Table 4

Comparison of observations during medication rounds pre- and postintervention

Interruption sourcePreintervention observationsPostintervention observations
Staff nursesStaff nurses themselves were the greatest source of interruptionAn awareness among nurses of the distracting impact of case-irrelevant conversation was observable. The ‘key holder’ system eliminated the need to interrupt the round to enquire about keys.
DoctorsDoctors interrupted medication administration with non-essential queriesDoctors generally limited interruptions to times when critical information had to be communicated
PersonnelThird largest source of interruptions: staff offered help, initiated personal conversations, sought assistance, requested patient updatesBehaviour changes were evident: personnel were observed approaching the medication trolley, but once alerted by the visual signals, that is the red aprons and alert signs, diverting their query elsewhere
VisitorsNurses were frequently interrupted at the trolley and in the corridor while en route to collect missing medicationsVisitors were alerted by posters and aprons not to disturb nurses. Less noise and fewer staff interruptions created a calmer environment on the round which discouraged visitors from distracting nurses.
Other patientsOf all sources of interruption, this category was the least amenable to controlEfforts to develop a behaviour change among patients were challenged by the unit's rapid patient turnover
NoiseBay door left open while medication round under way within. High levels of staff traffic and ambient noise within bay during round.Closing the bay door reduced the ambient noise to much lower levels. Traffic was minimised as staff assessed the need to enter the bay, and where they did so, they were conscious of not disturbing the nurse.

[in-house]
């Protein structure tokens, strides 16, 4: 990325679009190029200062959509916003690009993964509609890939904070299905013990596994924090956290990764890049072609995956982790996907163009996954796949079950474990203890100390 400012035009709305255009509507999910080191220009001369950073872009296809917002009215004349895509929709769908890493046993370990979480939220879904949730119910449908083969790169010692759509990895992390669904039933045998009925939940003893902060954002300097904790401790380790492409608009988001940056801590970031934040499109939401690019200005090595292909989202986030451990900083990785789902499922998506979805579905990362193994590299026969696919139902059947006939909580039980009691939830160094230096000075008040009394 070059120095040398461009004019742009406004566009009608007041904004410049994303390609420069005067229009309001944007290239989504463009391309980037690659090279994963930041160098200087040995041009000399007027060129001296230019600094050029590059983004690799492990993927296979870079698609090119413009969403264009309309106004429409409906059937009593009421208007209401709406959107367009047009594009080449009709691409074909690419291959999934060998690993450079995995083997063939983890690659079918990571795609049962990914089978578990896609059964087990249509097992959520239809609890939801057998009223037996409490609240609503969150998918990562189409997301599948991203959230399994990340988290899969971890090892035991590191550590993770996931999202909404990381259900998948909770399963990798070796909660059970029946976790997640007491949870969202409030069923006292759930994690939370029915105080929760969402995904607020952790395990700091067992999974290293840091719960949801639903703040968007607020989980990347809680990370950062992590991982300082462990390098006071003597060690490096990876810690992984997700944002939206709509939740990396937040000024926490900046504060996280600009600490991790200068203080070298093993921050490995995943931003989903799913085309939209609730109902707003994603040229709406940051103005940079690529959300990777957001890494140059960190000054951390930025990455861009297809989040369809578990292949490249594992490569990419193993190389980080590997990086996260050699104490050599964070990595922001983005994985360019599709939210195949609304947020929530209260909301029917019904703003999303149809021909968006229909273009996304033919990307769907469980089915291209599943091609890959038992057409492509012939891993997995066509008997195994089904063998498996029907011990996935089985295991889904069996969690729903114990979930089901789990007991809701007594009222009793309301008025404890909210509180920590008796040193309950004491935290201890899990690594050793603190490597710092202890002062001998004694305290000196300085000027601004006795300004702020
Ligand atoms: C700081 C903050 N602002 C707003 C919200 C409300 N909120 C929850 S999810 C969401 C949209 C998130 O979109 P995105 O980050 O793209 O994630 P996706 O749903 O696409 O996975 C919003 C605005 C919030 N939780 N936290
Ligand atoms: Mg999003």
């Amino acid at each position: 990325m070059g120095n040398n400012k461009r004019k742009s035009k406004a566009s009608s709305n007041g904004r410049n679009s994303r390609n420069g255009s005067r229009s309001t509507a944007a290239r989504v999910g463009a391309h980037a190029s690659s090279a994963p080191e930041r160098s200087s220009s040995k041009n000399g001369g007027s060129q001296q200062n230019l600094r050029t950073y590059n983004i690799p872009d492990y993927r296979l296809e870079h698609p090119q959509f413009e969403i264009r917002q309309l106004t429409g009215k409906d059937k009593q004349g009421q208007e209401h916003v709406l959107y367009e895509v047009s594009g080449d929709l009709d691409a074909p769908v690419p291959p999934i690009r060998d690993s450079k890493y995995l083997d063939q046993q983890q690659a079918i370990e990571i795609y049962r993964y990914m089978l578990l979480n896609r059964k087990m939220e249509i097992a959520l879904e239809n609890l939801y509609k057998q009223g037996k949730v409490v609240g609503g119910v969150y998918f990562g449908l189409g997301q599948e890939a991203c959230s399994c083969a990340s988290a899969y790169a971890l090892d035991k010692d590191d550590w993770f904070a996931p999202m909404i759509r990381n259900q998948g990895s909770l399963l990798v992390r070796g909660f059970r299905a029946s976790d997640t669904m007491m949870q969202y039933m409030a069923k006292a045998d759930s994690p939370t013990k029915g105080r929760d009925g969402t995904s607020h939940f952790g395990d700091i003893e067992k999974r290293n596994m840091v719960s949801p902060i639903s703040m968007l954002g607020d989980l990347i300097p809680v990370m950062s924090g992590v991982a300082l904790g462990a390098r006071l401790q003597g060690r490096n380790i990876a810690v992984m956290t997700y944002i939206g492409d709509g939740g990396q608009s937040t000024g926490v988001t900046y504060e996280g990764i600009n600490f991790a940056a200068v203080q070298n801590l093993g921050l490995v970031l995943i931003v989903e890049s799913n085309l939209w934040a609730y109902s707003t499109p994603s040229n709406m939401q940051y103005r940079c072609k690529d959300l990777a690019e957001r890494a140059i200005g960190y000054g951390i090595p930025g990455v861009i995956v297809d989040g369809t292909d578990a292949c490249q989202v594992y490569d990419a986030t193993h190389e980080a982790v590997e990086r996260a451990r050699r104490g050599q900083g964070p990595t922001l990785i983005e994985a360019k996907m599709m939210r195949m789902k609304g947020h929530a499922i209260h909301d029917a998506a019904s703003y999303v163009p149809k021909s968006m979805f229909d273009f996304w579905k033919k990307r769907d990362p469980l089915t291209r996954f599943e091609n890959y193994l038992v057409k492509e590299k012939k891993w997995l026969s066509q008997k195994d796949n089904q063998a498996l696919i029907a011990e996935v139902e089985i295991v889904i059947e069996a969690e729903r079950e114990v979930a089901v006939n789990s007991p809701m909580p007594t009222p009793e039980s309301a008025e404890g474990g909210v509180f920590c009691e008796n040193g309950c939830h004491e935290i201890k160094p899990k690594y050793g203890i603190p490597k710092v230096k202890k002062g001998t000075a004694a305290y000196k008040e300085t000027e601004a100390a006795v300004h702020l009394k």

ConversationPreintervention two nurses had simultaneously administered medications from the one trolley during some roundsPostintervention, all rounds involved just one nurse working alone at the trolley; therefore this opportunity for interruption was eliminated
Missing medicationA disjointed work pattern was observed during medication rounds: nurses travelled frequently between medication trolleys, centralised care supplies, patient rooms and work stations
  • Streamlined work practices and teamwork were apparent. Strategies involved:

  • —a second nurse acting as a ‘runner’ to obtain any medications required by their colleague at the trolley.

  • —a single trip to collect all missing medications at the end of the round, rather than leaving the trolley multiple times during the round to locate individual medications.

Telephone callsPhone calls were one of the most disruptive types of interruptions, requiring the nurse to physically and mentally disengage from the task at hand for possibly several minutesOf all the categories of interruption, phone calls were the easiest for staff to divert from the nurse undertaking the medication round in that an advance warning of an interruption was issued in the form of the phone ringing
OtherInterruptions mainly related to the nurse abandoning the round to seek missing prescription sheets or equipment—for example, intravenous stands, gloves and tablet crushersInterruptions were greatly reduced by improved workflow organisation, planning and teamwork
EmergencyThere were no patient emergencies which caused interruptions either pre- or postintervention